Unknown Speaker 35:58 very vocal. In my writings on it, you know, get I’m not trying to beat up. It’s just news facts right? And there and there’s other other organizations that I’ve, I’ve used in my examples in the past. But, you know, the thing is, is that the the policies of a company are the intent, and also the CIA, frankly,
Unknown Speaker 36:28 to help mitigate litigation in the future.
Unknown Speaker 36:33 For example, a lot of the companies who have LGBTQ inclusive policies also have what’s called forced arbitration. Which means when you come on board as an employee, you are signing away your right to publicly sue them, which so if you get discriminated against or harassed, you cannot put forth a public lawsuit you are forced into arbitration Which doesn’t see the light of public day, it keeps it out and no, so you can’t talk about it. So that way it keeps their image from being from it being known. So those are that’s why when you when you do post on out Bureau, it’s anonymous. We know who you are, but it’s anonymous publicly, so that you can still share it also, just in case you still feel like there’s a potential issue. I actually created a catch all employer box called out bureau so that because it’s really important for those those issues to be to become known as a collective. And over time, the goal is is that that will be able to as more and more people utilize the services and input the demographics and all those kinds of things as part of their review. That will actually be be able to partner with folks like yourself And the educational side provides to statistical data through it, but but realizing, as you pointed out that, you know, these larger organizations who have these, you know, wonderful and I do applaud everyone who has them, it’s a step in the right direction. But when they have 100, you know, just using the example of 100,000 employees, as you stated, The though all of those employees when someone when an organization enacts you know, LGBT friendly policies, non discrimination policies and so forth, that doesn’t just automatically, you know, overnight, turned all 100,000 employees into your day. Yeah, right, Rainbow waving, unicorn writing, loving, magical land, right. They still have their, they still have their biases, and so forth, those lifelong learning prejudices and biases that it’s a lot to overcome. We’ve seen that on race and we’ve seen In it on sexual harassment, you know, sexual harassment has been illegal here in the United States since 1978. Every year corporations put all kinds of effort into annual training, signing off and so forth. And yet it still happens. Right? So, you know, that’s something too. So it’s not that I’m necessarily I’m not trying to beat up organizations at all, but I’m just trying to, you know, reality check. Because when I don’t want companies to think that just because they are on those corporate Equality Index lists, that we think they’re perfect, because they’re not perfect.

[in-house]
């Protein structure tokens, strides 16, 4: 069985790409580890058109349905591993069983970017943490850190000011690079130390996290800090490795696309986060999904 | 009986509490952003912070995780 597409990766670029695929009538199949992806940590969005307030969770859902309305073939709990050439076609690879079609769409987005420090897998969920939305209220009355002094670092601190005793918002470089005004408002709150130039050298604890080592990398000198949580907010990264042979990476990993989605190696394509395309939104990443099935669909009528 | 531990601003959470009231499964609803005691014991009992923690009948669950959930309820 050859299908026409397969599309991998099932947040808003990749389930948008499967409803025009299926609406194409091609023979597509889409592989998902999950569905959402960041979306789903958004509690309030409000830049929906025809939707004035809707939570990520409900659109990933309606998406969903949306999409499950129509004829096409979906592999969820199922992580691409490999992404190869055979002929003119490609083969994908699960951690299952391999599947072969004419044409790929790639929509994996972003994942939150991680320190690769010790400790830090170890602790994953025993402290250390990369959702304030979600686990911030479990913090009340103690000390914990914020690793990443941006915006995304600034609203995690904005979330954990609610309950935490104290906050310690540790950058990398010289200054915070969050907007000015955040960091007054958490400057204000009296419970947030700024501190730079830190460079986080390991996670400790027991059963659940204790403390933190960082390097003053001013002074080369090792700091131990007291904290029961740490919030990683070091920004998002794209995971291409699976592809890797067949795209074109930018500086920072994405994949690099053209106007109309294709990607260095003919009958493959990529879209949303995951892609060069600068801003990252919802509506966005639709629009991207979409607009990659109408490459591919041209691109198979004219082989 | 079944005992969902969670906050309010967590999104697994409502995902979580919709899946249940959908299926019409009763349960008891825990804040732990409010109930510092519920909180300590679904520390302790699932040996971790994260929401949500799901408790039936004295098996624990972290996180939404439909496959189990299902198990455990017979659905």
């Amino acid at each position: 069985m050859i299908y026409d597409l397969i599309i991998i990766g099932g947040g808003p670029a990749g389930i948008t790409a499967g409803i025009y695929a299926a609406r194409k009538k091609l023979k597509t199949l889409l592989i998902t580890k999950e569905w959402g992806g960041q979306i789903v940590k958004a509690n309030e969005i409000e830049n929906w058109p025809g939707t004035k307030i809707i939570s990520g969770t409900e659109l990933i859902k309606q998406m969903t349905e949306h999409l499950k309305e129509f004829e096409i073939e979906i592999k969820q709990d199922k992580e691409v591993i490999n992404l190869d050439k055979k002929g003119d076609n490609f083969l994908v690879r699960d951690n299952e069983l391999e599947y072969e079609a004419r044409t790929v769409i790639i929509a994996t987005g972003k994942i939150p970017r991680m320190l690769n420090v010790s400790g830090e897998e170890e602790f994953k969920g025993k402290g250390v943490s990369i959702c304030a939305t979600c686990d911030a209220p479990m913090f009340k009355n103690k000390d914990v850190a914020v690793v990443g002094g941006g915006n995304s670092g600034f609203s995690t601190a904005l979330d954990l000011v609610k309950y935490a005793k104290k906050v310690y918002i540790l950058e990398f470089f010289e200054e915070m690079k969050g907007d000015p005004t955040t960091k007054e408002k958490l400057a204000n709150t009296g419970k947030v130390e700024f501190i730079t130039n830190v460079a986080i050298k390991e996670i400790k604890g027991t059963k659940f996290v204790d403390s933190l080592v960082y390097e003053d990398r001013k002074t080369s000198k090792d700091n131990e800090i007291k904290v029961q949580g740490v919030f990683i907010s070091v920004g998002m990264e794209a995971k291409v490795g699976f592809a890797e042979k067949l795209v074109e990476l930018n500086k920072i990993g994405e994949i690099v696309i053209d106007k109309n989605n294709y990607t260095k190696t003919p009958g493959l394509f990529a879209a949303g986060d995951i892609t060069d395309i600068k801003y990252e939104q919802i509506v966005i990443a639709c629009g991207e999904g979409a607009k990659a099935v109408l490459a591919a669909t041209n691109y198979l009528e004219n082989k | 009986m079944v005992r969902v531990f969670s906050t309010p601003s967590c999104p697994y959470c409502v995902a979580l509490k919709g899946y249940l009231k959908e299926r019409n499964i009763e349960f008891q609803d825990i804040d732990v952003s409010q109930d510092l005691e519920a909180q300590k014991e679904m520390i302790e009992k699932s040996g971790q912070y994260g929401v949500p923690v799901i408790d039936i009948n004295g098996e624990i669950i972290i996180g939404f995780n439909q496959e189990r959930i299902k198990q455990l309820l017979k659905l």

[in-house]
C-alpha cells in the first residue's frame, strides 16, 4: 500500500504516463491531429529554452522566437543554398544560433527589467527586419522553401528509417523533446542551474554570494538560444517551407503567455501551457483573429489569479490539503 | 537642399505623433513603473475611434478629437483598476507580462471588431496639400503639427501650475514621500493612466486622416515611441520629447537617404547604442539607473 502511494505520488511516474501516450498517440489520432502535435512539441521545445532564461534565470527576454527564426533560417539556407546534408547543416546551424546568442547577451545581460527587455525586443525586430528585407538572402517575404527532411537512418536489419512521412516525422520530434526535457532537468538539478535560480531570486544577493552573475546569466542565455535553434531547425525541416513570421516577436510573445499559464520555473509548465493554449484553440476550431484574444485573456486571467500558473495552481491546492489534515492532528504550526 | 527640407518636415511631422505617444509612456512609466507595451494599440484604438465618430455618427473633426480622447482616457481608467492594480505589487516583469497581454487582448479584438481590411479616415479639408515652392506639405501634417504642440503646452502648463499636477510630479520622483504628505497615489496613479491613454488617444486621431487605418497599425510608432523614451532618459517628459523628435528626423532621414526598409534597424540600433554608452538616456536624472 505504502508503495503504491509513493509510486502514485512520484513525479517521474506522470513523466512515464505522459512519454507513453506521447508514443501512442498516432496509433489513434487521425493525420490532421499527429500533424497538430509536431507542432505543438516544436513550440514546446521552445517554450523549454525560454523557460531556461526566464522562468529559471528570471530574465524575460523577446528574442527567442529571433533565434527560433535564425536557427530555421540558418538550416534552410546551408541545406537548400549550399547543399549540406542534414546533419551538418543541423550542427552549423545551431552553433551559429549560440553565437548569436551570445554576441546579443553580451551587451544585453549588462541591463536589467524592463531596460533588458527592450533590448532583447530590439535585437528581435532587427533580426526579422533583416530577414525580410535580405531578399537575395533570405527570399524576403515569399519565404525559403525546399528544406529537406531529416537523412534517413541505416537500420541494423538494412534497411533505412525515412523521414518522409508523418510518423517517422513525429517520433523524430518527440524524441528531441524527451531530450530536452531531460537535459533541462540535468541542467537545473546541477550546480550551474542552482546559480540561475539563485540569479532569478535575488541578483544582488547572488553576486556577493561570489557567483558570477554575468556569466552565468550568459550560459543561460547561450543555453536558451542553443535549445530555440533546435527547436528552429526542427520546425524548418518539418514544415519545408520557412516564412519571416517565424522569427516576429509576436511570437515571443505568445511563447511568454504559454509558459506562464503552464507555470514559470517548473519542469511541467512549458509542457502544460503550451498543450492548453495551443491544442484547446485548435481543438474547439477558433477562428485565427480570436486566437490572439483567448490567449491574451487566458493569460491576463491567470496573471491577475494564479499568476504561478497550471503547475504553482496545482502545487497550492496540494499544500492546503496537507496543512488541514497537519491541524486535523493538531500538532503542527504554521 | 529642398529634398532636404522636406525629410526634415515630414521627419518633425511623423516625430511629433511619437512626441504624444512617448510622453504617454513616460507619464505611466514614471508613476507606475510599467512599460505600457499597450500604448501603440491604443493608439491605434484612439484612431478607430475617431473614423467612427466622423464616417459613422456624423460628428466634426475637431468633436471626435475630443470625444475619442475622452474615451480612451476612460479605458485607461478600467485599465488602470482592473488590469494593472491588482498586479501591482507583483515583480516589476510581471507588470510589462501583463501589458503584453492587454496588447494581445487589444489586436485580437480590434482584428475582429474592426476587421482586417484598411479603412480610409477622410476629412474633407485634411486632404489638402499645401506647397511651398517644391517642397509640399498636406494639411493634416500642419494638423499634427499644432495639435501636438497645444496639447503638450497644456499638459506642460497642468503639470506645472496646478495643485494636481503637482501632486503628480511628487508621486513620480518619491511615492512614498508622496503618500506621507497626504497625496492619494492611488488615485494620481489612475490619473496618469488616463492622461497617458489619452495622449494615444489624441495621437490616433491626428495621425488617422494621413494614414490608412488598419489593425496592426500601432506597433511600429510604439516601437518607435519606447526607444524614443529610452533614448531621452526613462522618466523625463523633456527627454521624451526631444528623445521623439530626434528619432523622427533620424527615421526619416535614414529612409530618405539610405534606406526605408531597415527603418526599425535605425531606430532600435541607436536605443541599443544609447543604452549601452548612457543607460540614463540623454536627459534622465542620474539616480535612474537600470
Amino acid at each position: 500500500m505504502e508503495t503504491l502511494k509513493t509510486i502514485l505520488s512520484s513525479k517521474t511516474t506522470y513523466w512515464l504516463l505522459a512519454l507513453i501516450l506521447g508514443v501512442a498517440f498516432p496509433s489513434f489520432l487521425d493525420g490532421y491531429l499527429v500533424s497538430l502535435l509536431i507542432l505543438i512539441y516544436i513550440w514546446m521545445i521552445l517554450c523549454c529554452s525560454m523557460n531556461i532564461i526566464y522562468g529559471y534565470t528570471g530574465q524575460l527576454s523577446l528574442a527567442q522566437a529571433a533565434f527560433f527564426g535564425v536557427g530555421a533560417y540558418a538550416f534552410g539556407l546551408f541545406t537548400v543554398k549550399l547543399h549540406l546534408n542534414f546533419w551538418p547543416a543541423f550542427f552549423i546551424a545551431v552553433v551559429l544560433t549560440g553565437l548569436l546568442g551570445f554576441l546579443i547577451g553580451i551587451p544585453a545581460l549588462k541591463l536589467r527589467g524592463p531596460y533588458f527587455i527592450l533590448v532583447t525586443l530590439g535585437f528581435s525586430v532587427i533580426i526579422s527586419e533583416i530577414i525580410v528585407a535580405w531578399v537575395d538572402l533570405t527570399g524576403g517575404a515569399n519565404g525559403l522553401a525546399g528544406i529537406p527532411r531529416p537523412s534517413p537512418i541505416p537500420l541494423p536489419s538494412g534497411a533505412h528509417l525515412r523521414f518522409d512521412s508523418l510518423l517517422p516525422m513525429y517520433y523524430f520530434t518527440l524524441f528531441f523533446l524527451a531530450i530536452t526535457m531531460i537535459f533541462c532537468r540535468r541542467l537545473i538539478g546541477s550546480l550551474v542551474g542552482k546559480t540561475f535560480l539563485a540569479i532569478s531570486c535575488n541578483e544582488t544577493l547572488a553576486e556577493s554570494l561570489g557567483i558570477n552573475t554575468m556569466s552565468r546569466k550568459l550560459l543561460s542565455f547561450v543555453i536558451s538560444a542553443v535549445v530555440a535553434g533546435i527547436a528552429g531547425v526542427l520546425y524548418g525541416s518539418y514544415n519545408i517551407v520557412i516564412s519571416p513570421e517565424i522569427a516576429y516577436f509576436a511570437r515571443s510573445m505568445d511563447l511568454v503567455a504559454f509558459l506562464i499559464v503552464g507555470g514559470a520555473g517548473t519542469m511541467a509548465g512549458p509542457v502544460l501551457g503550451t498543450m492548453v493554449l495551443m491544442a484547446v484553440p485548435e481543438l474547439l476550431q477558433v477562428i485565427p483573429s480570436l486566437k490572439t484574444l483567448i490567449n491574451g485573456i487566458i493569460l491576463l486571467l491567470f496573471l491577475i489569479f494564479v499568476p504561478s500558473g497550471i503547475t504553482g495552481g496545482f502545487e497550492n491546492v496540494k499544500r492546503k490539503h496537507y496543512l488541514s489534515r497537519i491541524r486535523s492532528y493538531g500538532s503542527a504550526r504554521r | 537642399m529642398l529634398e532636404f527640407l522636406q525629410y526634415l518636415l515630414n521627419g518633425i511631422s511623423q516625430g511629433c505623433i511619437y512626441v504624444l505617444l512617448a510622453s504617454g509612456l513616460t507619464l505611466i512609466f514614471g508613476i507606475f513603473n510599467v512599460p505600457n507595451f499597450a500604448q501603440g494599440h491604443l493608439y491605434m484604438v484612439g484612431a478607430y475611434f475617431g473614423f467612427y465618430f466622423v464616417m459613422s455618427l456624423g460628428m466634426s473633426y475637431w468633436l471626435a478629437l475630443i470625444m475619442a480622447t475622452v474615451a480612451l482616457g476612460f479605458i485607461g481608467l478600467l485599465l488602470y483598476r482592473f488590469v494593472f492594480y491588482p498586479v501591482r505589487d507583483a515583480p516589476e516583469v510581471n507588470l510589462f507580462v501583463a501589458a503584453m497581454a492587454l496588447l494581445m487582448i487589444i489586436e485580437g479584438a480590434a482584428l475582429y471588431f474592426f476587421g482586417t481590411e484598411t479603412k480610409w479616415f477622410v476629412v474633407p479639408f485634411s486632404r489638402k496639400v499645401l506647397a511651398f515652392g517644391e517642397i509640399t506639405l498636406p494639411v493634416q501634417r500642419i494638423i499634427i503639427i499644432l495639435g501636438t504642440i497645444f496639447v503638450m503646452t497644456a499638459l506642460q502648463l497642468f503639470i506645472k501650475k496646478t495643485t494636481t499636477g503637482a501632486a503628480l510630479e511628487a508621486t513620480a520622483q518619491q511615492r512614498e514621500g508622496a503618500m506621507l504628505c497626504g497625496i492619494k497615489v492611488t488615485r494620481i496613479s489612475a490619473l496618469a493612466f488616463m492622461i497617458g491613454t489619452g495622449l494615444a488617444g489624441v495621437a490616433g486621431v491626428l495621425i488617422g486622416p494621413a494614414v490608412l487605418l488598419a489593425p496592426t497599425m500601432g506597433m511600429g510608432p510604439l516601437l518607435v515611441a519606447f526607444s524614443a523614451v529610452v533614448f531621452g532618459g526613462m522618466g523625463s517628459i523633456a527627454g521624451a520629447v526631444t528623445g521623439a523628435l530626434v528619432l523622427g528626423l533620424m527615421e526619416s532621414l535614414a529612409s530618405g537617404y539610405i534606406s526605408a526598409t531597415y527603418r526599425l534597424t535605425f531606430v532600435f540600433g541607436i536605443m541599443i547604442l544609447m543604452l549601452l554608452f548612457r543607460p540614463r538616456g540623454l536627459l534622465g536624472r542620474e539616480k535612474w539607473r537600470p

Unknown Speaker 39:40 The work is never done, the work is never done. When you’re dealing with these identities, our I mean, our identities, guys that are politicized and it’s it is what it is, and that’s where we’re having to work within the spectrums of like, heterosexual life daily. So it is truly self worth. Just to kind of like work through.